Thousands in Shenyang in protest over financial losses from ‘ant farming’ scam
Last month, thousands of citizens of Shenyang, capital of north-eastern China’s Liaoning province, demonstrated in the streets, surrounding government offices and demanding government aid.
They hoped to obtain help in recovering money they had invested into a pyramid-style financial scheme, based around raising ants which were to be used in the manufacturing of an aphrodisiac drug.
Up to 1,000 anti-riot police and troops were deployed in Shenyang in order to calm the protests and shield the headquarters of the local China Communist Party.
The company behind the scheme, Yilishen Group, reportedly encouraged investors, many of whom have now joined the swelling ranks of unemployed farmers in the region, to put their life savings into the scheme that was claimed to raise ants to provide ingredients for a health tonic which was to be touted as an aphrodisiac.
Yilishen Group’s main product line was banned from being sold in the United States, due to the fact that it contained the active ingredient in Viagra, despite being marketed as a ’health supplement’ rather than as a drug.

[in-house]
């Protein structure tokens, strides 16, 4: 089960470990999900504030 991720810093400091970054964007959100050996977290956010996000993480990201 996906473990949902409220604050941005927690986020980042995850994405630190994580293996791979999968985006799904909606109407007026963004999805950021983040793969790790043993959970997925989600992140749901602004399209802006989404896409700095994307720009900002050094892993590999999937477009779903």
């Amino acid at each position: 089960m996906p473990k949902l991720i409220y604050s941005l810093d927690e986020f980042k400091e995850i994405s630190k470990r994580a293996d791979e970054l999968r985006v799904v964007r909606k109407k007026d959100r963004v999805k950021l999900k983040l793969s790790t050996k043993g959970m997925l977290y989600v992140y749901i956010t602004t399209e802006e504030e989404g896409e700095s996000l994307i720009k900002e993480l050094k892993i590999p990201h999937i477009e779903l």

Investors into the ant farm were promised a dividend of 3,250 yuan on every 10,000 yuan that they paid into the company as a ‘deposit’.
Last year Wang Zhendong, a businessman behind a similar ant scam, was sentenced to death after scamming investors out of 800 million yuan.
In this case, however, investors believed that Yilishen Group were a legitimate company as they were known to have good contacts with the local communist leadership.
Despite that, Yilishen Group has failed to pay dividends in each of the last two months, leading to speculation that the company was facing imminent bankruptcy, or that the government may have put a hold on their funds.
10 billion yuan scam?
It is believed that up to 3 million residents of Liaoning have deposited money with Yilishen Group, generating funds in excess of 10 billion yuan for the company.
There have been suspicions in the past that the group has been nothing more than a scam operation, though it has survived several probes and investigations. Many overlooked the negative comments though because Yilishen’s ties with the local government, and its commercials on state television, had led many to believe that they must be legitimate.
Since the time of the protest there has been an increase on anti-government comments left on official websites, along with a large number of negative posts being made on personal blogs within China.
Most are censored though and disappear within hours.